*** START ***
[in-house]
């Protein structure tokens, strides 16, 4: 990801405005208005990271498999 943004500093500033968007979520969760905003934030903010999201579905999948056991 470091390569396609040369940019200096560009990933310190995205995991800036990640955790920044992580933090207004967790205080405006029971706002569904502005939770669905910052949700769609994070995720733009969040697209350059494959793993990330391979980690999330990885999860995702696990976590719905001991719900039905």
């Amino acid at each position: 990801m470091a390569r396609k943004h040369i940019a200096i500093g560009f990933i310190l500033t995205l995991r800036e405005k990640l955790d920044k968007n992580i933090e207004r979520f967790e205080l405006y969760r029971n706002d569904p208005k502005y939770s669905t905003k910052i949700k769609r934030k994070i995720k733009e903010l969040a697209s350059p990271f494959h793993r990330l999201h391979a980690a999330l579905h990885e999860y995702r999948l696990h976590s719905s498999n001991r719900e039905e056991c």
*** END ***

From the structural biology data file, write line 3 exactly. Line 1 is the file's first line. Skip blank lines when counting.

């Amino acid at each position: 990801m470091a390569r396609k943004h040369i940019a200096i500093g560009f990933i310190l500033t995205l995991r800036e405005k990640l955790d920044k968007n992580i933090e207004r979520f967790e205080l405006y969760r029971n706002d569904p208005k502005y939770s669905t905003k910052i949700k769609r934030k994070i995720k733009e903010l969040a697209s350059p990271f494959h793993r990330l999201h391979a980690a999330l579905h990885e999860y995702r999948l696990h976590s719905s498999n001991r719900e039905e056991c």